• Traumatic Birth– While people acknowledge how difficult coping from a traumatic birthing experience is, most don’t often recognize that there is a real grief and mourning that occurs following such an experience. One is left with grieving the loss of autonomy and grieving the expectation of a certain labor outcome. Having a traumatic birthing experience comes with very nuanced layers of grief, guilt, shame, anxiety, fear, regret. Folks feel pressured or put pressure on themselves to put a time limit on their grieving period. I want to also acknowledge traumatic births that result in partial or full hysterectomies. The unexpected loss of reproductive organs is something that feels taboo to discuss and seek support for. There are many skilled psychotherapists who specialize in pregnancy related traumas and I encourage you to seek their supportive services. Don’t know where to start? Ask your PCP/OBGYN for recommendations.
  • Returning to work– grieving the loss of family bonding time, time spent with your baby, flexible schedule, and a routine that you worked really hard to create. Take things slow as you reintegrate back to work, create a transition plan with your employer/colleagues, and give yourself the grace to feel the myriad of emotions that come up for you, most importantly I encourage you to talk about it with trusted and supportive people in your life.

This is by no means a complete list of the ways that disenfranchised grief and ambiguous loss show up in the family planning journey. There is so much more to discuss, but hopefully after sharing this information, you can continue those conversations. Acknowledge the loss, validate the grief, give yourself time and permission, and seek support. Wishing you all a beautiful end to Pride Month and Black Music Appreciation Month.

With Love & Gratitude,

Doula Jo

For more information about the lived experiences of adoptees, check out Denise Defoe, LMSW and her book They Chose Me: An Adoption Story, Saara McEachnie’s article on Legacy and Adoption, and resources offered by The Barker Adoption Foundation.

Disenfranchised Grief Part 2

Hey Fam!

This is the second installment of our Disenfranchised Grief series, so let’s do a recap. I talked about how grief shows up when parents mourn their ease of pre-parenthood lifestyle, grief after a first trimester pregnancy loss, and the ambiguous loss experienced by the non gestational parent. Disenfranchised grief is so hard to recognize and validate, partly because we don’t allow ourselves to fully grieve major losses. We carry stories of what grief looks like, sometimes based on the grief that we’ve already experienced. If we have never been through grief, we base our perception on movies we’ve seen, books we’ve read, or from witnessing someone else going through grief.

We internalize so many messages from our culture about how long we are allowed to grieve. Think of the 2-5 day bereavement policies in our workplaces, which is in itself a message on how long we get to grieve. And even with those policies there are stipulations on what a legitimate loss is. Any loss other than the death of an immediate family member doesn’t qualify most of us for bereavement leave. And that is not realistic for most of us. So there are these implicit and explicit things that inform a story of what grief should look like. Below are a few more examples of how disenfranchised grief and ambiguous loss show up in the family planning journey.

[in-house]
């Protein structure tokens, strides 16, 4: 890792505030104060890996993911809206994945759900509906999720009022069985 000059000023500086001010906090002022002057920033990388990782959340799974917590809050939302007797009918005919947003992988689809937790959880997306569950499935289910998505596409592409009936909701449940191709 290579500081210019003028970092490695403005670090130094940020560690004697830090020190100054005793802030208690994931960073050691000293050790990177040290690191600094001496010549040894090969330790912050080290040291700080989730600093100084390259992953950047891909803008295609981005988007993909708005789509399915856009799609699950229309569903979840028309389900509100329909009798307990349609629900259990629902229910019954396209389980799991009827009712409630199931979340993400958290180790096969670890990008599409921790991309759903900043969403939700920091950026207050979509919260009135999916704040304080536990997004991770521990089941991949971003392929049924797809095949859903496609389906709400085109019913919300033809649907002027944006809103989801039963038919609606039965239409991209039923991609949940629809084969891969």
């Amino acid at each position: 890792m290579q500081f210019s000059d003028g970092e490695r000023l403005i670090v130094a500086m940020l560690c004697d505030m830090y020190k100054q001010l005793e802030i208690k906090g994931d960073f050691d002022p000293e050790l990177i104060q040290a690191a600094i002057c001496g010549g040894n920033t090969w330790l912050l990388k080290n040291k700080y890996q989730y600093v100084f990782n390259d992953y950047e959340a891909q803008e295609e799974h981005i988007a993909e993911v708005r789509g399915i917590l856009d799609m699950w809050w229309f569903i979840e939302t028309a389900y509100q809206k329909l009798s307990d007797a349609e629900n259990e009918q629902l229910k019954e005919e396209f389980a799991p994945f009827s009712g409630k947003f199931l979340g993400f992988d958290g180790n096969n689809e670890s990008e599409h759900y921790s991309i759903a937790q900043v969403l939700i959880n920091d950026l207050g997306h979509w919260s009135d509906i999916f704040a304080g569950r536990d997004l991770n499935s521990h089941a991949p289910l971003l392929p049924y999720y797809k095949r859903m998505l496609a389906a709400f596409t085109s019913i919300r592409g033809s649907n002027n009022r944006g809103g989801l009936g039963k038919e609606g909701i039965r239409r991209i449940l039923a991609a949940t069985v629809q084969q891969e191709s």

• Complications after birth– anything that causes one to be separated from baby and family: NICU stay, postpartum pre-eclampsia, postpartum hemorrhage, even difficulty with breastfeeding. That ambiguous loss of time, grieving the bonding experience, the expectations of returning home, and the expectations of the ease in feeding your baby.
  • Abortion– I want to acknowledge that terminating a pregnancy may bring relief, safety, and opportunity for some. However, there are folks who grieve the conscious decision to terminate a pregnancy, for many reasons. Because of the polarized and politicized conversations about abortion, many do not feel free to express their grief. There are few spaces where people can go to seek support for their grief after a pregnancy termination. Full spectrum doulas are an excellent source of support and can help to link you to resources in your community. Your medical provider may also have recommendations.
  • Difficult Pregnancy– celebrities make pregnancy look easy don’t they? This is, of course, not everyone’s experience. Some people just don’t enjoy their pregnancy. As a pregnant person, it is stigmatized to express regret or disdain for your pregnancy experience. Whether it’s hyperemesis gravidarum, persistent and debilitating swelling and joint pain, frequent monitoring and tests, feeling disconnected from one’s body, it’s okay to grieve the experience that you wanted or thought you’d have.